Heber and Heremon reigned jointly one year only, when, upon a difference between their ambitious wives, they quarrelled and fought a battle at Ardeath or Geshill (Geashill, near Tullamore in the King's County), where Heber was slain by Heremon; and, soon after, Amergin, who claimed an equal share in the government, was, in another battle fought between them, likewise slain by Heremon. Thus, Heremon became sole Monarch, and made a new division of the land amongst his comrades and friends, viz.: the south part, now called Munster, he gave to his brother Heber's four sons, Er, Orba, Feron, and Fergna; the north part, now Ulster, he gave to Ir's only son Heber Donn; the east part or Coigeadh, Galian, now called Leinster, be gave to Criomthann-sciath-bheil, one of his commanders; and the west part, now called Connaught, Heremon gave to Un-Mac-Oigge, another of his commanders; allotting a part of Munster to Lughaidh (the son of Ithe, the first Milesian discoverer of Ireland), amongst his brother Heber's sons. From these three brothers, Heber, Ir, and Heremon (Amergin dying without issue), are descended all the Milesian Irish of Ireland and Scotland, viz.: from Heber, the eldest brother, the provincial Kings of Munster (of whom thirty-eight were sole Monarchs of Ireland), and most of the nobility and gentry of Munster, and many noble families in Scotland, are descended. From Ir, the second brother, all the provincial Kings of Ulster (of whom twenty-six were sole Monarchs of Ireland), and all the ancient nobility and gentry of Ulster, and many noble families in Leinster, Munster, and Connaught, derive their pedigrees; and, in Scotland, the Clan-na-Rory - the descendants of an eminent man, named Ruadhri or Roderick, who was Monarch of Ireland for seventy years (viz., from Before Christ 288 to 218). From Heremon, the youngest of the three brothers, were descended one hundred and fourteen sole Monarchs of Ireland: the provincial Kings and Hermonian nobility and gentry of Leinster, Connaught, Meath, Orgiall, Tirowen, Tirconnell, and Clan-na-boy; the Kings of Dalriada; all the Kings of Scotland from Fergus Mór MacEarea, down to the Stuarts; and the Kings and Queens of England from Henry the Second down to tile present time. The issue of Ithe is not accounted among the Milesian Irish or Clan-na-Milé, as not being descended from Milesius, but from his uncle Ithe; of whose posterity there were also some Monarchs of Ireland and many provincial or half provincial Kings of Munster: that country upon its first division being allocated to the sons of Heber and to Lughaidh, son of Ithe, whose posterity continued there accordingly.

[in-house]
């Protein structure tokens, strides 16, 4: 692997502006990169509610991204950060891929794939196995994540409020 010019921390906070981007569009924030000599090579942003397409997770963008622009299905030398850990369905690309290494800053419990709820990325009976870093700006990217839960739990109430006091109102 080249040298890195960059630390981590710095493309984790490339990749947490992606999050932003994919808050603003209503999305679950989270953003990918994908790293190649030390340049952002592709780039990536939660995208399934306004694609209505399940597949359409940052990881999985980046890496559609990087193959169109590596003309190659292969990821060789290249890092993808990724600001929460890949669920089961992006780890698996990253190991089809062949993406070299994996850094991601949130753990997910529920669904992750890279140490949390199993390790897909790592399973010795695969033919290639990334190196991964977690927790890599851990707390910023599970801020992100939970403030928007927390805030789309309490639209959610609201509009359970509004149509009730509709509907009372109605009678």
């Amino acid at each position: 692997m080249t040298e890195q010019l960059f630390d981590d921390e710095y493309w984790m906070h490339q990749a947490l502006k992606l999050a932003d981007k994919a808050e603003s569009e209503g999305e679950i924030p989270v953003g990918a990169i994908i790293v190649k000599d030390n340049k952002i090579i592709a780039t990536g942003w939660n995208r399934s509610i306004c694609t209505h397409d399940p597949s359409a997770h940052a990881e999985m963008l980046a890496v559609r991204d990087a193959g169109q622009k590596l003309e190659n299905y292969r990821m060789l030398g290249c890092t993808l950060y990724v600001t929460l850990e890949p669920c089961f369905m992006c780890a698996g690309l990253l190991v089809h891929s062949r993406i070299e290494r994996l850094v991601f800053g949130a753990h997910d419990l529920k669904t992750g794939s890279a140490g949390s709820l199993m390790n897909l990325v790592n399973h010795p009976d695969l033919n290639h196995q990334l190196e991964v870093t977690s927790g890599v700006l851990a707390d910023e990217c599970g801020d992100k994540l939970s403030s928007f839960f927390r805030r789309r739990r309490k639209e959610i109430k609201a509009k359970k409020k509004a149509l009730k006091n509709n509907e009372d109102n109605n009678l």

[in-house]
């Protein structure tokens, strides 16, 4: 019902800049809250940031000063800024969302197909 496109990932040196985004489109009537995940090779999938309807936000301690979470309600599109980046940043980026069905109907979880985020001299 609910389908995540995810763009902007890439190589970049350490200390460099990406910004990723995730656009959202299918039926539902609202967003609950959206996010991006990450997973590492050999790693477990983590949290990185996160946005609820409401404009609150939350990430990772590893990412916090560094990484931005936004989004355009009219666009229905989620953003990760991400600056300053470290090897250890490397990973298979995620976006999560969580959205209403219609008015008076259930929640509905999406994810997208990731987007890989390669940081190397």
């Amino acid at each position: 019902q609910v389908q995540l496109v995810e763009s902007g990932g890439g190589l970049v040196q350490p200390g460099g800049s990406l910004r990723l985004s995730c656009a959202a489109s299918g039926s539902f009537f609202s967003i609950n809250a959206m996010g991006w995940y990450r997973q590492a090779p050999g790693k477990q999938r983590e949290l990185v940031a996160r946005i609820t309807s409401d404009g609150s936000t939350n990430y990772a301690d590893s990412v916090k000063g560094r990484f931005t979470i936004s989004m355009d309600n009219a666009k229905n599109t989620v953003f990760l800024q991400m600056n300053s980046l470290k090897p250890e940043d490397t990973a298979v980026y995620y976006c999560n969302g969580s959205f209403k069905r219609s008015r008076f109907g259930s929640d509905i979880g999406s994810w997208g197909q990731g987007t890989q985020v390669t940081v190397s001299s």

3
Muimhne
Joint rule by Muimhne, Luighne, and Laighne, sons of Heremon.
4
Luighne
5
Laighne
6
Er
1681 B.C.
Joint rule of four sons of Heber for one-half of a year. They were slain by Irial Faidh, son of Heremon.
7
Orba
8
Fearon
9
Ferga
Nuadhat Neacht
1681 B.C.
Ruled for one-half a year.
10
Irial Faidh
1680 B.C.
Son of Heremon. This was a very learned King; could foretell things to come; and caused much of the country to be cleared of the ancient forests. He likewise built seven royal palaces, viz., Rath Ciombaoith, Rath Coincheada, Rath Mothuig, Rath Buirioch, Rath Luachat, Rath Croicne, and Rath Boachoill. He won four remarkable battles over his enemies: - Ard Inmath, at Teabtha, where Stirne, the son of Dubh, son of Fomhar, was slain; the second battle was at Teanmhuighe, against the Fomhoraice, where Eichtghe, their leader, was slain; the third was the battle of Loch Muighe, where Lugrot, the son of Moghfeibhis, was slain; and the fourth was the battle of Cuill Martho, where the four sons of Heber were defeated. Irial died in the second year after this battle, having reigned 10 years, and was buried at Magh Muagh.
11
Eithrial
1670 B.C.
Son of Irial Faidh. Slain by Conmaol, the son of Heber Fionn, at the battle of Soirrean, in Leinster, B.C. 1650. This also was a learned King, he wrote with his own hand the History of the Gaels (or Gadelians); in his reign seven large woods were cleared and much advance made in the practice of agriculture.
12